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The English foxhunter riding wild over other people’s lands circa 1800, and the English football hooligan running wild over other people’s lands much later, were related figures. For both, writes Robert Colls, sport was “an expression of liberty and belonging”. In fact, sport was central to Englishness.

Historians long either ignored sport, or dismissed it as the new “opium of the people”, a ruling-class trick to impose social control. Colls, a cultural historian at De Montfort University, Leicester, takes sport seriously, from the point of view of those who played it. Sport for them has “always been its own reward”, but it also shaped their self-image. They didn’t feel like “victims . . . or God forbid, inert masses, but winners, the people on whom the country depended for its strength and liberty”, he writes in This Sporting Life.

Before industry arrived, the most glamorous English sport was foxhunting. The local Master of Fox Hounds was a celebrity, immortalised in the prints that still line the walls of some country pubs. Foxhunting brightened the gentry’s existence. Even Marx’s buddy Friedrich Engels “thought riding with the Cheshire the greatest joy of his life”, notes Colls. The sport was hard to disentangle from horsebacked war: cavalry regiments across the Empire hunted with hounds for sport, as did Wellington twice a week during his campaign in France.

But hunting was also the English gentry’s version of blood and soil. As you trampled the fields of your terroir, owned by neighbouring landlords and peasants, you asserted your right to be there. Poaching — a means of sustenance, but also sport — was usually a poor man’s rebellion, rural England’s version of class conflict, an argument with the gentry over who had a customary right to the land. Some poachers were deported to Australia.

The pre-industrial English poor had countless communal sports. People danced around the maypole at parish festivals, tortured bulls in the streets of Stamford, raced, wrestled, and watched illegal prizefights. Boxers (a few of them women) were working-class heroes, who embodied English warrior virtues. But as fields and villages were lost to industrialisation, such pastimes died out, or fell under elite control.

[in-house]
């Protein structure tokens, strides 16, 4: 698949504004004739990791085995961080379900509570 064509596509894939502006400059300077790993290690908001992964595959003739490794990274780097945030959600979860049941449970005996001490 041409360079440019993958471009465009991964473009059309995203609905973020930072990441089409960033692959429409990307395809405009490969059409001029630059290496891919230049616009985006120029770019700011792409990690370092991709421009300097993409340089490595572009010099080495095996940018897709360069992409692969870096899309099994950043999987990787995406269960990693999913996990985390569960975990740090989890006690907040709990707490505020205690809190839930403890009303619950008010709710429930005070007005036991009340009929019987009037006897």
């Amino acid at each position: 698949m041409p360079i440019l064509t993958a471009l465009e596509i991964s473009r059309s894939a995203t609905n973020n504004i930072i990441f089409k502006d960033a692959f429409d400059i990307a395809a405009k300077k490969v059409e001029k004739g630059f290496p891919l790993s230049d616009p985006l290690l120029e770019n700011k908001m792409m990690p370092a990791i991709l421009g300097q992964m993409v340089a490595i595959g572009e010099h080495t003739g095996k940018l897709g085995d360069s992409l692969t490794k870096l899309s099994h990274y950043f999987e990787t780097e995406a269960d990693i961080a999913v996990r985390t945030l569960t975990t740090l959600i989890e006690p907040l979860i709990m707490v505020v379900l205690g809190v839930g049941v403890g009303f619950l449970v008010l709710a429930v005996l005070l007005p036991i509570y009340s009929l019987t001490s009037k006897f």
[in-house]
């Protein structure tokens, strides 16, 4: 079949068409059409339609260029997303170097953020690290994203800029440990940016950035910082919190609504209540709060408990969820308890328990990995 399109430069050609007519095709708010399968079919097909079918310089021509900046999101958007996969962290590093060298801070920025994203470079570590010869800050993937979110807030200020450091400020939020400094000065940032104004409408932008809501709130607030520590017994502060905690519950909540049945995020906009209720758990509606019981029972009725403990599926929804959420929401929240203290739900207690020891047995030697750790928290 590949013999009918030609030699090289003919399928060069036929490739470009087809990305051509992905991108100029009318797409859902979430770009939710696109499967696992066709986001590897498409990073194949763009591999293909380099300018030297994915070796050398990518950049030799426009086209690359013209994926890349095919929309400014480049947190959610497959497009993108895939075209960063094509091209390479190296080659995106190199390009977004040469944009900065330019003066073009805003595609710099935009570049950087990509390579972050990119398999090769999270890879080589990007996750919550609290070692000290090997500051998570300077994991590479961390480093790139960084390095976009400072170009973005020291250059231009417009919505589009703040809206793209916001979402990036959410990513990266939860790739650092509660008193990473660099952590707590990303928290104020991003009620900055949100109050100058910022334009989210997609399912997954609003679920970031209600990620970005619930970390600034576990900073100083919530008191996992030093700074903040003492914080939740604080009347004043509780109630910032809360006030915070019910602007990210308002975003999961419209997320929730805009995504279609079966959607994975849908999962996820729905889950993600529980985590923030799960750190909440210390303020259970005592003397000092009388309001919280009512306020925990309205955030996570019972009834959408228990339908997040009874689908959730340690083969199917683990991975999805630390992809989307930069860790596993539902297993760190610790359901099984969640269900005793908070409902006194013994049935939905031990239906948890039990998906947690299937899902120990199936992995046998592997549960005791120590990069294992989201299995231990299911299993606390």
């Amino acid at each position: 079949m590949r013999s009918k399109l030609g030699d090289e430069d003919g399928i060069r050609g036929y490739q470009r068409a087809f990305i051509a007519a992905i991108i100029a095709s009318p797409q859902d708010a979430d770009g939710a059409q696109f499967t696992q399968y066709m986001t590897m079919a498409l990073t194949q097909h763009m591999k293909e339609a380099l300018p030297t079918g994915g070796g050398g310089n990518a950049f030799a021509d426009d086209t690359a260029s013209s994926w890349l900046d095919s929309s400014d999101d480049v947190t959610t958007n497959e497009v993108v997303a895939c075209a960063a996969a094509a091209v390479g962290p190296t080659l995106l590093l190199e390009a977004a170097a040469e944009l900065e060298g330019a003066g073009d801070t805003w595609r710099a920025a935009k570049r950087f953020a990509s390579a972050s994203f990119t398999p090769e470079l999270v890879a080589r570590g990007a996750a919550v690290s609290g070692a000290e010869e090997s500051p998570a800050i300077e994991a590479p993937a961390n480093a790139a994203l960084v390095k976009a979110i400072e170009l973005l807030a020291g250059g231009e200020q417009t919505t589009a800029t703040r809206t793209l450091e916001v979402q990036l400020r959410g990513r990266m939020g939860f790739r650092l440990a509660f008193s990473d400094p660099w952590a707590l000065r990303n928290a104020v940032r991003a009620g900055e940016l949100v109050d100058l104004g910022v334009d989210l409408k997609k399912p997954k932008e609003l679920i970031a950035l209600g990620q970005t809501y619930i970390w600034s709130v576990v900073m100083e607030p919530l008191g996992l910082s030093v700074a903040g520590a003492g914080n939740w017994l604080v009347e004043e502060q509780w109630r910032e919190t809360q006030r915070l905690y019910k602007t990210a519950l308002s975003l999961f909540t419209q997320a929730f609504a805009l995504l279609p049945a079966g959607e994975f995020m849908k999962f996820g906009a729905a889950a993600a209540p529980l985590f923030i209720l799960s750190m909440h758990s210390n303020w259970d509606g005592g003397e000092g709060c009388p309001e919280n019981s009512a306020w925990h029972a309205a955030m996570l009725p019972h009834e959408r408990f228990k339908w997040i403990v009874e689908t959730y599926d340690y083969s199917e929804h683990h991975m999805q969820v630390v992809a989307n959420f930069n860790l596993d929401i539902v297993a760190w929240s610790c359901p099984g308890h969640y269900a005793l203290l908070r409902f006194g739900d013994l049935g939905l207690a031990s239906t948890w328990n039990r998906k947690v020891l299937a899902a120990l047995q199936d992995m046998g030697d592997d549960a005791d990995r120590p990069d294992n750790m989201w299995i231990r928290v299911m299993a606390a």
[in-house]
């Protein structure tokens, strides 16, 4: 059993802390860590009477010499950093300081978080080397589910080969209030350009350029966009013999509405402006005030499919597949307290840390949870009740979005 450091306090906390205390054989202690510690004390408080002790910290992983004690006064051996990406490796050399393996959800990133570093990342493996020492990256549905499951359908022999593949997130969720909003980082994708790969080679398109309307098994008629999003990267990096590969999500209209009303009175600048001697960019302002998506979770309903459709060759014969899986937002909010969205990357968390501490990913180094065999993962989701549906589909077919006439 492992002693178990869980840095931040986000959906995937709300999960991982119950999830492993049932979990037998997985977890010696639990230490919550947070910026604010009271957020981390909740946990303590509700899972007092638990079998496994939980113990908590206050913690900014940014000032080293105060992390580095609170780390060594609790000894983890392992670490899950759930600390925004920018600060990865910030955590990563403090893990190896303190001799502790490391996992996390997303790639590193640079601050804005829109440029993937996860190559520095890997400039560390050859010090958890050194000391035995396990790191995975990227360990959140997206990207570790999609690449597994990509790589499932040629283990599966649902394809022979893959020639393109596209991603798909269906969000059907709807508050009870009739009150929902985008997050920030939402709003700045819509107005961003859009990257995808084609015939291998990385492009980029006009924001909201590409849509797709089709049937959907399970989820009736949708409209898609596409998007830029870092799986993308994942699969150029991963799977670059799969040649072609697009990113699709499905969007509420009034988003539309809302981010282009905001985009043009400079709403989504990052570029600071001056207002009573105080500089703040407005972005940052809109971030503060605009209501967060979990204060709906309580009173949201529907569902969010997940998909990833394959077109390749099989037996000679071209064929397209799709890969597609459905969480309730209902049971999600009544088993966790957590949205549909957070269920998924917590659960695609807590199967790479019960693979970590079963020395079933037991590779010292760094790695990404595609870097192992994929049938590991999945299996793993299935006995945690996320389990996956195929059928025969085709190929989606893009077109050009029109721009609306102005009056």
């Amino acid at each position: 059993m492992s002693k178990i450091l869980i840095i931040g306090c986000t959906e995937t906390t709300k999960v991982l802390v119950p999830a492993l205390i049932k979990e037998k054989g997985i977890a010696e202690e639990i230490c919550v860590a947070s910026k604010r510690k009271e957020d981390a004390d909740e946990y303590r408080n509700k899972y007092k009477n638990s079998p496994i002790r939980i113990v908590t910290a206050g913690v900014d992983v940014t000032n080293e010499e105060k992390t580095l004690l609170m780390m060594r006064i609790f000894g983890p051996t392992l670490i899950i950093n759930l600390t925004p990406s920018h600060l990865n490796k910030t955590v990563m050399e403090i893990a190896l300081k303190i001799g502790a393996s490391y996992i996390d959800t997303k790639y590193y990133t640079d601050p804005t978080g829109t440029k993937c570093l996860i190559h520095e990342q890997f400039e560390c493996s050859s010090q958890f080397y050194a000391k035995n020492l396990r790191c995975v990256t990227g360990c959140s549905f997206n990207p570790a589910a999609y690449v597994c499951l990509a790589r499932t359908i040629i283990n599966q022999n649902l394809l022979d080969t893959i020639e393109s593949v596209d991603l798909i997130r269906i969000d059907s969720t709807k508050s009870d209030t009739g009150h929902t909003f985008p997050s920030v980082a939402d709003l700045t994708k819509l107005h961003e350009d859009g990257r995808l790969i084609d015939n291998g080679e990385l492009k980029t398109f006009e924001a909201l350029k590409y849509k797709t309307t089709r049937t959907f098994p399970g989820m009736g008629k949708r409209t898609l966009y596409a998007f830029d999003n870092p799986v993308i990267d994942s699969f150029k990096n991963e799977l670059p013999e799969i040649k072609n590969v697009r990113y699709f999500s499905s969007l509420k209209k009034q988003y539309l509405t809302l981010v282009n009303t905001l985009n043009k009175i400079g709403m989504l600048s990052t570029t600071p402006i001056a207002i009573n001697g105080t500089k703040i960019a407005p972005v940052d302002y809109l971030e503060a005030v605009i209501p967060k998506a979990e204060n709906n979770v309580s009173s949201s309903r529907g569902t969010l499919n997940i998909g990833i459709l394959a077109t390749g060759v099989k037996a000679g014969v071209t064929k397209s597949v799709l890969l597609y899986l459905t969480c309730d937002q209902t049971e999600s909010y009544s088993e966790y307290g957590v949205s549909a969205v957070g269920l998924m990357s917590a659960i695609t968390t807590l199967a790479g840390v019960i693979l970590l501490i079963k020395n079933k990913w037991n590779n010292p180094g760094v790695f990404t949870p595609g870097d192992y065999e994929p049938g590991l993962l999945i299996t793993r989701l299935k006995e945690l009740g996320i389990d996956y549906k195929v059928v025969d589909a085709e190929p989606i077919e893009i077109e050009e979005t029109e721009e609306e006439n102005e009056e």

Boxing was tamed by the Marquess of Queensberry’s rules of boxing. The elite public schools produced the sports of industrial England. Initially each school played its own games, but in 1863 the old boys of different schools (the average age of the delegates was 21) hammered out the rules of football. Sport became national instead of local, governed by laws not custom.

Footballers, playing in the traditional English warrior-like style, soon became working-class heroes. They and their fans embodied liberty and a new urban belonging. Almost every industrial town acquired its own professional club. “Home ground” became one of the strongest emotional concepts in football. Even today, with foreigners dominating the boardroom and the field, these clubs still provide local belonging.

Historians often do their best work after 60, because it takes decades of reading just to begin to understand a period. This Sporting Life displays exhausting quantities of erudition, sometimes within a single sentence. The prose is lively even in the footnotes, though the occasional passage of Joycean free association can be confusing. Still, there are jewels on every page, such as the footballer Nat Lofthouse rising at 3.30am on Saturdays in 1943 to work a full shift in the coal mine, before playing for Bolton Wanderers in the afternoon. There is more life in these pages than can be explained, or needs to be.

This Sporting Life: Sport and Liberty in England, 1760-1960, by Robert Colls, OUP, RRP£25, 416 pages

Simon Kuper is an FT columnist

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